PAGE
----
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Diagnostic Accuracy of Tissue Impedance Measurement Interpretation for Correct Veress Needle Placement in Feline Cadavers

Authors


  • Presented in part at the American College of Veterinary Internal Medicine Annual Meeting in Denver, CO, June 2011.

Corresponding Author

Sara Hyink, DVM, Department of Small Animal Clinical Sciences, College of Veterinary Medicine, University of Tennessee, 2407 River Drive, Knoxville, TN 37996-4550. E-mail: SHyink@utk.edu

Abstract

Objective

To determine the diagnostic accuracy of tissue impedance measurement interpretation (TIMI) for determining correct versus incorrect Veress needle placement in feline cadavers.

Study Design

Prospective, randomized, blinded trial.

Study Population

Cat cadavers (n = 24).

Methods

Two laparoscopists (1 experienced, 1 novice), blinded to TIMI, placed reusable Veress needles in study subjects in a randomized order. A third individual interpreted impedance measurements as consistent with correct versus incorrect placement. Veress needle tip locations were marked by injecting contrasting colors of India ink. Tissue dissection was performed to localize ink. Sensitivity, specificity, accuracy, precision, and kappa statistics for TIMI for placements by the experienced and novice laparoscopist were determined. P < .05 was considered significant.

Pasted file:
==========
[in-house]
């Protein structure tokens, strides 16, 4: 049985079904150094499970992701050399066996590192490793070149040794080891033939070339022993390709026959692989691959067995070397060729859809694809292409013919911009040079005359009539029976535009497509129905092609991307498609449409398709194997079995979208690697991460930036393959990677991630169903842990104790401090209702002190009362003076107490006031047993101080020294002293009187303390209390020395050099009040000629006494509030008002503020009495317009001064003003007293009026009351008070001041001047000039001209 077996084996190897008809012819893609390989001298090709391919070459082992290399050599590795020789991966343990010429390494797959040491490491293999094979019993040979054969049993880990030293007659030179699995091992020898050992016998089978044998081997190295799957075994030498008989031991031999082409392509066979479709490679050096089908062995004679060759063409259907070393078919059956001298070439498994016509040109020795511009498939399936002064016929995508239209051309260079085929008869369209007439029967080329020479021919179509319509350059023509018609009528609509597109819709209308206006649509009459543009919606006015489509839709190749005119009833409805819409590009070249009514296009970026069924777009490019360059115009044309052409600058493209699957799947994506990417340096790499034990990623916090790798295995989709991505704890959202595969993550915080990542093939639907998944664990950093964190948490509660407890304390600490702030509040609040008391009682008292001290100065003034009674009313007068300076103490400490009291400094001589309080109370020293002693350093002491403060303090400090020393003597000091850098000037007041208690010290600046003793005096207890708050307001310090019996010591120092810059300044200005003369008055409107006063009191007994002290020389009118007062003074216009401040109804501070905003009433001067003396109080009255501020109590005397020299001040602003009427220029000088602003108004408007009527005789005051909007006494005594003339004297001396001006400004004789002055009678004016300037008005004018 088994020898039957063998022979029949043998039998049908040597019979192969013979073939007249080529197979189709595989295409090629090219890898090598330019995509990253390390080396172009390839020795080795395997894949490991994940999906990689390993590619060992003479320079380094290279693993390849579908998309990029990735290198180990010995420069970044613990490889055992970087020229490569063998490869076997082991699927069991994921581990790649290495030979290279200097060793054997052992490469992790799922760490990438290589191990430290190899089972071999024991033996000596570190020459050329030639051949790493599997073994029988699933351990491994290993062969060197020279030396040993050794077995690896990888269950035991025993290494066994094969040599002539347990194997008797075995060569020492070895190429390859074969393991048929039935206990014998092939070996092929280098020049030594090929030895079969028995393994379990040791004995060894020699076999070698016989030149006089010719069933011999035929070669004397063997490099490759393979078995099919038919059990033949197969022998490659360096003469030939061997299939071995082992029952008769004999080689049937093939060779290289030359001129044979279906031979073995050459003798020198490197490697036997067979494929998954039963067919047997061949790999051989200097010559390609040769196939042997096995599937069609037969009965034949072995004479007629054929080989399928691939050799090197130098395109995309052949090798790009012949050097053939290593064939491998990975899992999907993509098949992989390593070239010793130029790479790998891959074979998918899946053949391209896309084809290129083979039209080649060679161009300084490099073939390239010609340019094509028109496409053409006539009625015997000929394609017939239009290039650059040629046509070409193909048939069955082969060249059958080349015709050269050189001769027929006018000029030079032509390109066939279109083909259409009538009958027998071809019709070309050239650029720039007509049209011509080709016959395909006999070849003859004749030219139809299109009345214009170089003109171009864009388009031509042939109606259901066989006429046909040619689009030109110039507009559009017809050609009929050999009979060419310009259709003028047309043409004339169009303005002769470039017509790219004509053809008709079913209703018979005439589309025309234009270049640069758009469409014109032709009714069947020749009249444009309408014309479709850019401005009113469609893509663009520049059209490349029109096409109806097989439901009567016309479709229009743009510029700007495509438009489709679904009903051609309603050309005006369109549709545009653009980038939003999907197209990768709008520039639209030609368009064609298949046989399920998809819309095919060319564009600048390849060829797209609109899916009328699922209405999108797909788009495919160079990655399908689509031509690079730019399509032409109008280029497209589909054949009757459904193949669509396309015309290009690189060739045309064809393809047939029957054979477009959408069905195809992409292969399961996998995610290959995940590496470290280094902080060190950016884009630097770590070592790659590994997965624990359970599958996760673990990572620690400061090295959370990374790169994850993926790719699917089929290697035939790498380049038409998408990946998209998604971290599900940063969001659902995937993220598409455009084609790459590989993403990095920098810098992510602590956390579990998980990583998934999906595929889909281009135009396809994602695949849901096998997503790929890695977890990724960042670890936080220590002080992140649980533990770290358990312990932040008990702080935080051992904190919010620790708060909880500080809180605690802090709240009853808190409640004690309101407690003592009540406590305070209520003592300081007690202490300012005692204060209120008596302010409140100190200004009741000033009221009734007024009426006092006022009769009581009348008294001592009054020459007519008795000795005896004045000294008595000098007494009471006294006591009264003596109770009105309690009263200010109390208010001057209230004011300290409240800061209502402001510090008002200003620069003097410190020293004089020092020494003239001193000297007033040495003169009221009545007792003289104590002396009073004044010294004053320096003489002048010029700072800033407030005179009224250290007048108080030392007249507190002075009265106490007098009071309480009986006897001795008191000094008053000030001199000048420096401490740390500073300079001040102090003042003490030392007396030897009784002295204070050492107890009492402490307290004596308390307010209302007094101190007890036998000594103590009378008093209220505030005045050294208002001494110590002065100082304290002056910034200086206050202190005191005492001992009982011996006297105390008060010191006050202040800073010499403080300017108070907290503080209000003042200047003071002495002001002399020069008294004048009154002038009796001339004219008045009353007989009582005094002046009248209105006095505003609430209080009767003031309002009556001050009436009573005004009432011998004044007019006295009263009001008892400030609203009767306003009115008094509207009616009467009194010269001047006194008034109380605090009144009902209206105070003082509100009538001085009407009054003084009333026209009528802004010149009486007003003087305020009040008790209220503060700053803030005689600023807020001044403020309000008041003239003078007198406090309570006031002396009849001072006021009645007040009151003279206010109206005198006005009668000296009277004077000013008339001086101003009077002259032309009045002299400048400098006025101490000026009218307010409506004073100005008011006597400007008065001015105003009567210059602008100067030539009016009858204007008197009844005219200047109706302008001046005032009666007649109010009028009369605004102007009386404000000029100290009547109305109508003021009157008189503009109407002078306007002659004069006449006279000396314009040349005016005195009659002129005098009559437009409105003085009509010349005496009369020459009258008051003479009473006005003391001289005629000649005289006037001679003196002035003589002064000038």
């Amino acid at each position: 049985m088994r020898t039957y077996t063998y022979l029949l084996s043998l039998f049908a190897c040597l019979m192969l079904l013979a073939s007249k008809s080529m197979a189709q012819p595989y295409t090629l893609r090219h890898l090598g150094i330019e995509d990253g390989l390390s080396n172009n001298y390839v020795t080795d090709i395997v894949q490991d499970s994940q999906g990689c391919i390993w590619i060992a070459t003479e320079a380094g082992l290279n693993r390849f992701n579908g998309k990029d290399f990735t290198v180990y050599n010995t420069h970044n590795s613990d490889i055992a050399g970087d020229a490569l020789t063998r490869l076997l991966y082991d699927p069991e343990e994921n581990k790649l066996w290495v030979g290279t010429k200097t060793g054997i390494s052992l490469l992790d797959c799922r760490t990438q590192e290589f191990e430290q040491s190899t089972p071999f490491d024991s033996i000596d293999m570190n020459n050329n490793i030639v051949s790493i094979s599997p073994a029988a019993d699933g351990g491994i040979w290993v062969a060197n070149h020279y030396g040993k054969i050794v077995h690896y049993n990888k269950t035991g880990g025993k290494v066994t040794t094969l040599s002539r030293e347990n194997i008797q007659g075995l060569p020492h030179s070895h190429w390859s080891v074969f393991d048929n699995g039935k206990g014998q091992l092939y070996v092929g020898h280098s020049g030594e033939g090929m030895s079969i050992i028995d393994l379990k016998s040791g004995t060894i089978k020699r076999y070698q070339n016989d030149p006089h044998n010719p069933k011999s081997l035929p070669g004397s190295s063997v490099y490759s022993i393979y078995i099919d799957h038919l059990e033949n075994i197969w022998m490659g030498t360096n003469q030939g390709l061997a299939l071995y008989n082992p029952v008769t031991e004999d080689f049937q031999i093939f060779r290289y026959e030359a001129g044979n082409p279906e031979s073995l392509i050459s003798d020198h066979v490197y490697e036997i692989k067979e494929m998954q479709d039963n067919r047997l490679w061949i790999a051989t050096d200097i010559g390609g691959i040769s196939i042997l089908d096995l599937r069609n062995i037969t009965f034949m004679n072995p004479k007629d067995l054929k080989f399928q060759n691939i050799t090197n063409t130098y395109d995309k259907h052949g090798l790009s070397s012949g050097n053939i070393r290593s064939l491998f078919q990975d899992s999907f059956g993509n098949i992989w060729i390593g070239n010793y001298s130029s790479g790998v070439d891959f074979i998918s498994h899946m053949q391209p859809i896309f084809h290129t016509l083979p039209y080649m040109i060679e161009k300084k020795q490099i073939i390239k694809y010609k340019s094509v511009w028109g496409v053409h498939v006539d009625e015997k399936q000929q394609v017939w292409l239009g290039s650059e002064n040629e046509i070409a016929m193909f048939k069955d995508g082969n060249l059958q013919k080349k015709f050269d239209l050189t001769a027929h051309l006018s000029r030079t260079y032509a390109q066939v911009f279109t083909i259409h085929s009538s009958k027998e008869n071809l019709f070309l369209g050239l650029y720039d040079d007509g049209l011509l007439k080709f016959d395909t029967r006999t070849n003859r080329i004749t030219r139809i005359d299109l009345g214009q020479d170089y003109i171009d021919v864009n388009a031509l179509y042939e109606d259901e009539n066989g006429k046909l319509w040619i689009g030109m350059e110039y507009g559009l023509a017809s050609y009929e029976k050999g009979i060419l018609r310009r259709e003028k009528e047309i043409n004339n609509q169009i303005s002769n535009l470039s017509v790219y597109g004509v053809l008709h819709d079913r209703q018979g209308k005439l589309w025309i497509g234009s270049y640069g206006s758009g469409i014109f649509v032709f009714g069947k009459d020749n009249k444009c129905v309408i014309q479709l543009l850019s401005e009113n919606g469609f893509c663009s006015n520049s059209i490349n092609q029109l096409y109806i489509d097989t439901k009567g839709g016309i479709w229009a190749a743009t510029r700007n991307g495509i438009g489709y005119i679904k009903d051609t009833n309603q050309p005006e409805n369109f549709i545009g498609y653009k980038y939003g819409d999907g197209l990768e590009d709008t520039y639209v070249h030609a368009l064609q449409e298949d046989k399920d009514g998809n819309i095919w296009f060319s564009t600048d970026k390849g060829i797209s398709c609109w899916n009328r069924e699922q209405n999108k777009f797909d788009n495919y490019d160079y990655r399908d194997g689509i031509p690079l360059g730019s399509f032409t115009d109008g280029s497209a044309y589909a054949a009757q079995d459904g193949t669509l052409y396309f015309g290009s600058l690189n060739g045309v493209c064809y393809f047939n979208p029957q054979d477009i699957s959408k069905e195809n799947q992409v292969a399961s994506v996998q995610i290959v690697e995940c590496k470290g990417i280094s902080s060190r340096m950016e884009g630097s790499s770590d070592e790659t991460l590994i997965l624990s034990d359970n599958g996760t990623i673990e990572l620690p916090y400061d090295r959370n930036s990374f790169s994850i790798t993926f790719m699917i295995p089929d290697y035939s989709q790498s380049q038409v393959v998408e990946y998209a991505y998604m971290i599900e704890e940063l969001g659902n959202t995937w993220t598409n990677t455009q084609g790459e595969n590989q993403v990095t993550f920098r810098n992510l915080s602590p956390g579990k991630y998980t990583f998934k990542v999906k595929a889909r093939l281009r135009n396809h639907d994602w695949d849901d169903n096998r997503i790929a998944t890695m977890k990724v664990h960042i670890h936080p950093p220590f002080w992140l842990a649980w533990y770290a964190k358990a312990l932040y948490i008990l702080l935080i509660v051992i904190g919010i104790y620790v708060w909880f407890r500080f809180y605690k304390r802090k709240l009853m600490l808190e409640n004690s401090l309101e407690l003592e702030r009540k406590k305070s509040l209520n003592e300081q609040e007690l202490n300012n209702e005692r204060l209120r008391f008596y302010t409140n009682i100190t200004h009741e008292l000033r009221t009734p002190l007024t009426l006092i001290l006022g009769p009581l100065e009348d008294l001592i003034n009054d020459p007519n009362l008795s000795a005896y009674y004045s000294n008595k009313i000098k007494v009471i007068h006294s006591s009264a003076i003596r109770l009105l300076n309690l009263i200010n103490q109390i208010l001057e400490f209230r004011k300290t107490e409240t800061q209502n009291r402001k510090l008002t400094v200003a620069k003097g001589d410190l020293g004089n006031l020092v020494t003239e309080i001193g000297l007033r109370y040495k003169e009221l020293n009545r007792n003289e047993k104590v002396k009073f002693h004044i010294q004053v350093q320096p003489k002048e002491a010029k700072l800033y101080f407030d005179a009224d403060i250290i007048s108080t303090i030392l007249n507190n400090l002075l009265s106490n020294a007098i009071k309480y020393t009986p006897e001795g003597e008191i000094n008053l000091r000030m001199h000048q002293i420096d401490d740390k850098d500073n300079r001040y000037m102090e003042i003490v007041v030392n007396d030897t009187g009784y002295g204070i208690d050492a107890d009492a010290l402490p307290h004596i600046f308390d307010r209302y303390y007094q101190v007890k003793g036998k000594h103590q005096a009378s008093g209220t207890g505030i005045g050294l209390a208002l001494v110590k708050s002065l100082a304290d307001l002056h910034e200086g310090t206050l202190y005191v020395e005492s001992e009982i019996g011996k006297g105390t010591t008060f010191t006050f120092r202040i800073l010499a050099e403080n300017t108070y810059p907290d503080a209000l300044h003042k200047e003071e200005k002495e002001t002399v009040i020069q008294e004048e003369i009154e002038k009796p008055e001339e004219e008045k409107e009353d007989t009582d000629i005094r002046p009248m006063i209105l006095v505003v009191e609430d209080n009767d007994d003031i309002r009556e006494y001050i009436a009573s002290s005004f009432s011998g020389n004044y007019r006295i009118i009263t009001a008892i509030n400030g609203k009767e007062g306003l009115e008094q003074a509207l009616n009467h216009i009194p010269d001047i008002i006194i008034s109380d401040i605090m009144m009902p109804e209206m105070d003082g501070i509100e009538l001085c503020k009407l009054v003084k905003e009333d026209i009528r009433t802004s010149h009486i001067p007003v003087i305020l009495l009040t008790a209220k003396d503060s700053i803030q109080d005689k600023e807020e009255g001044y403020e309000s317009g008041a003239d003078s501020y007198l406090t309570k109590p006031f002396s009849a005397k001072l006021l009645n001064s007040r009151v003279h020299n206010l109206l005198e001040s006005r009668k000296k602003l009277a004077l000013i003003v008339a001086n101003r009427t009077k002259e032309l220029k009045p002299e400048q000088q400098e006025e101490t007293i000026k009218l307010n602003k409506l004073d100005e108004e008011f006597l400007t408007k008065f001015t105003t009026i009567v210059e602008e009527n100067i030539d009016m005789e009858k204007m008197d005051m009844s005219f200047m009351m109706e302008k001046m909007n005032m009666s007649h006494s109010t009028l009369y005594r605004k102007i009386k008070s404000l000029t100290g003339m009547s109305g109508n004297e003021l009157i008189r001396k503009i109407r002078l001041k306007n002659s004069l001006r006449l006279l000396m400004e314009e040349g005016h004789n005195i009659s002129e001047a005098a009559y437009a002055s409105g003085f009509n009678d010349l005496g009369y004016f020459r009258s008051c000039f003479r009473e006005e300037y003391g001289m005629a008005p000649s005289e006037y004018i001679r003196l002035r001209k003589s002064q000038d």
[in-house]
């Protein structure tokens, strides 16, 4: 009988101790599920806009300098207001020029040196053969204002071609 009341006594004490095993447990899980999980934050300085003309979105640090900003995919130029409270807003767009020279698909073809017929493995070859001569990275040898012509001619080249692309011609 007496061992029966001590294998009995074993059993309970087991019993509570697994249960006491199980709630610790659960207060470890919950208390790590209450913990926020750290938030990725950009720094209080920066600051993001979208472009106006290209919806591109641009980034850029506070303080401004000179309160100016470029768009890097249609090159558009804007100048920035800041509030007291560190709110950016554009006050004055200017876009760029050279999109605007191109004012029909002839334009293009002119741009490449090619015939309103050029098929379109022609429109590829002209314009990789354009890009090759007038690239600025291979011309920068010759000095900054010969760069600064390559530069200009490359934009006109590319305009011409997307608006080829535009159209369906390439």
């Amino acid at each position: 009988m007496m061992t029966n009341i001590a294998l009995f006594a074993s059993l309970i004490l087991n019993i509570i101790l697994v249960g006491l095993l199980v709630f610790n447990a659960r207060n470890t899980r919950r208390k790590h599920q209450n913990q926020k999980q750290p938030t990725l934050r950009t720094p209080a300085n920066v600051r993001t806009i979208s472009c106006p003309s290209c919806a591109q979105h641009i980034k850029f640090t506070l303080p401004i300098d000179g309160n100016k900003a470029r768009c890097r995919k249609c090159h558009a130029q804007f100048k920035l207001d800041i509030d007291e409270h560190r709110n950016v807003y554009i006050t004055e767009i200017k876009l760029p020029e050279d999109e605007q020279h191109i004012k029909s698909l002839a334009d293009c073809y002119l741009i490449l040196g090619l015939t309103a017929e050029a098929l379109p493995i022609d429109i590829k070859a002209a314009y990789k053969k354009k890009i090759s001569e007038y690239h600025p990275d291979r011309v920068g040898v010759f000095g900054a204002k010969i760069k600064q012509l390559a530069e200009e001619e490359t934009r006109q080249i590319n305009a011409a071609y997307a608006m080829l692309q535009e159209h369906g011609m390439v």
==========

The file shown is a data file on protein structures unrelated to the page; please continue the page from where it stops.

Results

TIMI identified 36/38 correct and 2/10 incorrect placements. TIMI identified 2/2 bowel perforations but was unable to identify 8 inappropriate placements in the retroperitoneal fat pad. Impedance measurement interpretation had 94.7% sensitivity, 20% specificity, 79.2% accuracy, and 81% precision overall. Agreement between TIMI and Veress needle location was absent (kappa = −0.15, P = .01) for placements by the experienced laparoscopist and substantial (kappa = 0.78, P < .01) for the novice laparoscopist.

Conclusions

Failure of TIMI to identify placement in the retroperitoneal fat pad resulted in poor accuracy. Small cat size limited the number of appropriate placement sites, perhaps resulting in excessively dorsal placements. Use of TIMI may increase detection of clinically significant inappropriate Veress needle placements, like bowel perforations, and decrease installment phase complications. Further evaluation of Veress needle placement with and without TIMI is warranted.

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